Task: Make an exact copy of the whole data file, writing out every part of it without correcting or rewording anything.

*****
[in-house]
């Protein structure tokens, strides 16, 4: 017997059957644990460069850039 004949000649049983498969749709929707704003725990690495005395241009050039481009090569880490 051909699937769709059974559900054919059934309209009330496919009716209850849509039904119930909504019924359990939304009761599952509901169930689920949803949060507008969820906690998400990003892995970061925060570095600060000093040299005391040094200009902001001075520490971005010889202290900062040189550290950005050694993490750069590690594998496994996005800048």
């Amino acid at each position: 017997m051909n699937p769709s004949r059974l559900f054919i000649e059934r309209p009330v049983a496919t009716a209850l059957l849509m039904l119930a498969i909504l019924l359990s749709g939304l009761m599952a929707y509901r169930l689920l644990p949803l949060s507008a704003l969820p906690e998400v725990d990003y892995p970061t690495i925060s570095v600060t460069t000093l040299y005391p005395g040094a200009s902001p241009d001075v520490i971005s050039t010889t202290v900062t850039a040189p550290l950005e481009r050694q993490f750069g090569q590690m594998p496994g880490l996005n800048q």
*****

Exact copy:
[in-house]
């Protein structure tokens, strides 16, 4: 017997059957644990460069850039 004949000649049983498969749709929707704003725990690495005395241009050039481009090569880490 051909699937769709059974559900054919059934309209009330496919009716209850849509039904119930909504019924359990939304009761599952509901169930689920949803949060507008969820906690998400990003892995970061925060570095600060000093040299005391040094200009902001001075520490971005010889202290900062040189550290950005050694993490750069590690594998496994996005800048």
């Amino acid at each position: 017997m051909n699937p769709s004949r059974l559900f054919i000649e059934r309209p009330v049983a496919t009716a209850l059957l849509m039904l119930a498969i909504l019924l359990s749709g939304l009761m599952a929707y509901r169930l689920l644990p949803l949060s507008a704003l969820p906690e998400v725990d990003y892995p970061t690495i925060s570095v600060t460069t000093l040299y005391p005395g040094a200009s902001p241009d001075v520490i971005s050039t010889t202290v900062t850039a040189p550290l950005e481009r050694q993490f750069g090569q590690m594998p496994g880490l996005n800048q």